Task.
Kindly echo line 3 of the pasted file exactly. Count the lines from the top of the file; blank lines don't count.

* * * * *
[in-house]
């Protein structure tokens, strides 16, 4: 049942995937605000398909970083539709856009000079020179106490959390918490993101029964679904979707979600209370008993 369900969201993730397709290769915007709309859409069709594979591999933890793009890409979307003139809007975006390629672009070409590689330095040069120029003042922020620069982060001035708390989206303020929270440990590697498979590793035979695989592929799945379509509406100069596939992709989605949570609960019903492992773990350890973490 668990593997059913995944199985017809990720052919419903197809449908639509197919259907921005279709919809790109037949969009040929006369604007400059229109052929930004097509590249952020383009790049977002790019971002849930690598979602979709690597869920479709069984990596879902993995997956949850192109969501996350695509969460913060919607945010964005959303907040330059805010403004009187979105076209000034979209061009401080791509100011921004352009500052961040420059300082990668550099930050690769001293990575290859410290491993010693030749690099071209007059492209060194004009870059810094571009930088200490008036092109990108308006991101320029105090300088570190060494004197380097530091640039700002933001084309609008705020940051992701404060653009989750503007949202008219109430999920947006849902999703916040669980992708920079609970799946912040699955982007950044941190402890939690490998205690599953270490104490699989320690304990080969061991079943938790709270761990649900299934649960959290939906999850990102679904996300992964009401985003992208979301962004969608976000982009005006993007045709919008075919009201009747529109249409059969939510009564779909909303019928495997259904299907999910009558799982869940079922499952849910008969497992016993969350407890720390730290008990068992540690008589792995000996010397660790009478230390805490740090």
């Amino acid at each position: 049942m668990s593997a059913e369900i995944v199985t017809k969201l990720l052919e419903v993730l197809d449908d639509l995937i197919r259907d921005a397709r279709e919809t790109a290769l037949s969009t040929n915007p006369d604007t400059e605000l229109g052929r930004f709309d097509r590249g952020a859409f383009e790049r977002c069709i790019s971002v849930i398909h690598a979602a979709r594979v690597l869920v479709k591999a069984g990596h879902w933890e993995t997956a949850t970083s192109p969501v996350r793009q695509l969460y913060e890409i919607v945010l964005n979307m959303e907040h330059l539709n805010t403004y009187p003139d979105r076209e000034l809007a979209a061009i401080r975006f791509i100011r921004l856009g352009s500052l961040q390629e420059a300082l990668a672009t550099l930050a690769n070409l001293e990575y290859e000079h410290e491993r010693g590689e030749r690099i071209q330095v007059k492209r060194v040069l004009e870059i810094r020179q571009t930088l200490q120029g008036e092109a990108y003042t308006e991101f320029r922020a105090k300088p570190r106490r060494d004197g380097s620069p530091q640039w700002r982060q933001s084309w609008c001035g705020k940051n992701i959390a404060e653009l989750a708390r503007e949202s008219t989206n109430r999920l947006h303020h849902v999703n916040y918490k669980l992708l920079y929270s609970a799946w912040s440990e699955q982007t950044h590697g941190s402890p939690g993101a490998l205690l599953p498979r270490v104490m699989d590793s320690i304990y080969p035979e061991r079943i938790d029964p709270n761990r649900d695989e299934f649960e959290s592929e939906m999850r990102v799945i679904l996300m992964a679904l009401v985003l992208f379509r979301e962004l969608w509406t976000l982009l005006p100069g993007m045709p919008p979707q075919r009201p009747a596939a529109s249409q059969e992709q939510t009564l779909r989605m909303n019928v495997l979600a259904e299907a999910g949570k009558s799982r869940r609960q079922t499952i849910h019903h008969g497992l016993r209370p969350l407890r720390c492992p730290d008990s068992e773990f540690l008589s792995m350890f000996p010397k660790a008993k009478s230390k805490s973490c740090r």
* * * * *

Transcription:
């Amino acid at each position: 049942m668990s593997a059913e369900i995944v199985t017809k969201l990720l052919e419903v993730l197809d449908d639509l995937i197919r259907d921005a397709r279709e919809t790109a290769l037949s969009t040929n915007p006369d604007t400059e605000l229109g052929r930004f709309d097509r590249g952020a859409f383009e790049r977002c069709i790019s971002v849930i398909h690598a979602a979709r594979v690597l869920v479709k591999a069984g990596h879902w933890e993995t997956a949850t970083s192109p969501v996350r793009q695509l969460y913060e890409i919607v945010l964005n979307m959303e907040h330059l539709n805010t403004y009187p003139d979105r076209e000034l809007a979209a061009i401080r975006f791509i100011r921004l856009g352009s500052l961040q390629e420059a300082l990668a672009t550099l930050a690769n070409l001293e990575y290859e000079h410290e491993r010693g590689e030749r690099i071209q330095v007059k492209r060194v040069l004009e870059i810094r020179q571009t930088l200490q120029g008036e092109a990108y003042t308006e991101f320029r922020a105090k300088p570190r106490r060494d004197g380097s620069p530091q640039w700002r982060q933001s084309w609008c001035g705020k940051n992701i959390a404060e653009l989750a708390r503007e949202s008219t989206n109430r999920l947006h303020h849902v999703n916040y918490k669980l992708l920079y929270s609970a799946w912040s440990e699955q982007t950044h590697g941190s402890p939690g993101a490998l205690l599953p498979r270490v104490m699989d590793s320690i304990y080969p035979e061991r079943i938790d029964p709270n761990r649900d695989e299934f649960e959290s592929e939906m999850r990102v799945i679904l996300m992964a679904l009401v985003l992208f379509r979301e962004l969608w509406t976000l982009l005006p100069g993007m045709p919008p979707q075919r009201p009747a596939a529109s249409q059969e992709q939510t009564l779909r989605m909303n019928v495997l979600a259904e299907a999910g949570k009558s799982r869940r609960q079922t499952i849910h019903h008969g497992l016993r209370p969350l407890r720390c492992p730290d008990s068992e773990f540690l008589s792995m350890f000996p010397k660790a008993k009478s230390k805490s973490c740090r």